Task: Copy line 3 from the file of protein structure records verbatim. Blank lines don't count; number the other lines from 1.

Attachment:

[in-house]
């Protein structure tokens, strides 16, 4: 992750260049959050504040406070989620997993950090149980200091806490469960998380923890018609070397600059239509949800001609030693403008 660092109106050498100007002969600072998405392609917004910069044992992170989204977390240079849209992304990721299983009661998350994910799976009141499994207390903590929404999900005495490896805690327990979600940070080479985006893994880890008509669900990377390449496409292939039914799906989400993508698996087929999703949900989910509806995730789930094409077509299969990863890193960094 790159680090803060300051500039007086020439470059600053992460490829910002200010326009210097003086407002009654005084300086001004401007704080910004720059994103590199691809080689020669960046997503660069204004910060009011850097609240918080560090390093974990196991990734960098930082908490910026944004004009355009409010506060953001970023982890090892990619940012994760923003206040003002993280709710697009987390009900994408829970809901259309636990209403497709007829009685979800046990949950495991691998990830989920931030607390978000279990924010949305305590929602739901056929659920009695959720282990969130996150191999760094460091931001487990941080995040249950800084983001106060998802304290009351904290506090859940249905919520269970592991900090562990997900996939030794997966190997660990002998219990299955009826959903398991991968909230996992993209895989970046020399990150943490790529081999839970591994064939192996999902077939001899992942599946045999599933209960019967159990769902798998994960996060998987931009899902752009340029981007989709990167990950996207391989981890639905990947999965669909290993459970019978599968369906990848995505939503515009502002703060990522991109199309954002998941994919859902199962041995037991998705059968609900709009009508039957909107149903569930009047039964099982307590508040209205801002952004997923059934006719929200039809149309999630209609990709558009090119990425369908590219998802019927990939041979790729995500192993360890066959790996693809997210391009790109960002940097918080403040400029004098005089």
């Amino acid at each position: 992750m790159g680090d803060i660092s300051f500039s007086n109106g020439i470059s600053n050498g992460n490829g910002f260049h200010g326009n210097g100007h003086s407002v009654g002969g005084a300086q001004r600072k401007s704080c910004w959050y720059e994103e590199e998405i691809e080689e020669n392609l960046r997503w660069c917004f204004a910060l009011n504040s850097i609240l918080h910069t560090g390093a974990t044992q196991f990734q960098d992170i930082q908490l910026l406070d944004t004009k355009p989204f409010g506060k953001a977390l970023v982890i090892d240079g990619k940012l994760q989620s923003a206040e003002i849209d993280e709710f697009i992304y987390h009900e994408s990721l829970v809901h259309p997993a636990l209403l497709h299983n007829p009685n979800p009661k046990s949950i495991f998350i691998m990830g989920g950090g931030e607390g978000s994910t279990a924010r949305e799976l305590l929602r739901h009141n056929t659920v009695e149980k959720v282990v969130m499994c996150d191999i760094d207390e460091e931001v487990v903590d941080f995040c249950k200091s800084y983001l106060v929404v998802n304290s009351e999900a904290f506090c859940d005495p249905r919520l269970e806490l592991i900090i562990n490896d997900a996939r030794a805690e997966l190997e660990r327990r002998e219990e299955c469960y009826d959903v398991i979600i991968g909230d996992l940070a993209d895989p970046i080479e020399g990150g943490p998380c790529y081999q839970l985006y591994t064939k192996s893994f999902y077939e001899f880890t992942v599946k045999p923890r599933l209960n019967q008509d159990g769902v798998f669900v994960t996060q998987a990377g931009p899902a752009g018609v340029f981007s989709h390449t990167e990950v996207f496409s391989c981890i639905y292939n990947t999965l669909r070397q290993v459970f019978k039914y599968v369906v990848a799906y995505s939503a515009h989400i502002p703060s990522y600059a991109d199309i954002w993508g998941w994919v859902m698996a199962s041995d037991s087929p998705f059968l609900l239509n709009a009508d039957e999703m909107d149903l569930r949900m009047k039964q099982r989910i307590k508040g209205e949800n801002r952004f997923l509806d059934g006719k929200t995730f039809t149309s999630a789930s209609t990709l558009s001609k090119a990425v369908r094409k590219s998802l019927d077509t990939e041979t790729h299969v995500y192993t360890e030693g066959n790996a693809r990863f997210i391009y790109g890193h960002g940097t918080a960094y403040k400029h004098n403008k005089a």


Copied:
């Amino acid at each position: 992750m790159g680090d803060i660092s300051f500039s007086n109106g020439i470059s600053n050498g992460n490829g910002f260049h200010g326009n210097g100007h003086s407002v009654g002969g005084a300086q001004r600072k401007s704080c910004w959050y720059e994103e590199e998405i691809e080689e020669n392609l960046r997503w660069c917004f204004a910060l009011n504040s850097i609240l918080h910069t560090g390093a974990t044992q196991f990734q960098d992170i930082q908490l910026l406070d944004t004009k355009p989204f409010g506060k953001a977390l970023v982890i090892d240079g990619k940012l994760q989620s923003a206040e003002i849209d993280e709710f697009i992304y987390h009900e994408s990721l829970v809901h259309p997993a636990l209403l497709h299983n007829p009685n979800p009661k046990s949950i495991f998350i691998m990830g989920g950090g931030e607390g978000s994910t279990a924010r949305e799976l305590l929602r739901h009141n056929t659920v009695e149980k959720v282990v969130m499994c996150d191999i760094d207390e460091e931001v487990v903590d941080f995040c249950k200091s800084y983001l106060v929404v998802n304290s009351e999900a904290f506090c859940d005495p249905r919520l269970e806490l592991i900090i562990n490896d997900a996939r030794a805690e997966l190997e660990r327990r002998e219990e299955c469960y009826d959903v398991i979600i991968g909230d996992l940070a993209d895989p970046i080479e020399g990150g943490p998380c790529y081999q839970l985006y591994t064939k192996s893994f999902y077939e001899f880890t992942v599946k045999p923890r599933l209960n019967q008509d159990g769902v798998f669900v994960t996060q998987a990377g931009p899902a752009g018609v340029f981007s989709h390449t990167e990950v996207f496409s391989c981890i639905y292939n990947t999965l669909r070397q290993v459970f019978k039914y599968v369906v990848a799906y995505s939503a515009h989400i502002p703060s990522y600059a991109d199309i954002w993508g998941w994919v859902m698996a199962s041995d037991s087929p998705f059968l609900l239509n709009a009508d039957e999703m909107d149903l569930r949900m009047k039964q099982r989910i307590k508040g209205e949800n801002r952004f997923l509806d059934g006719k929200t995730f039809t149309s999630a789930s209609t990709l558009s001609k090119a990425v369908r094409k590219s998802l019927d077509t990939e041979t790729h299969v995500y192993t360890e030693g066959n790996a693809r990863f997210i391009y790109g890193h960002g940097t918080a960094y403040k400029h004098n403008k005089a």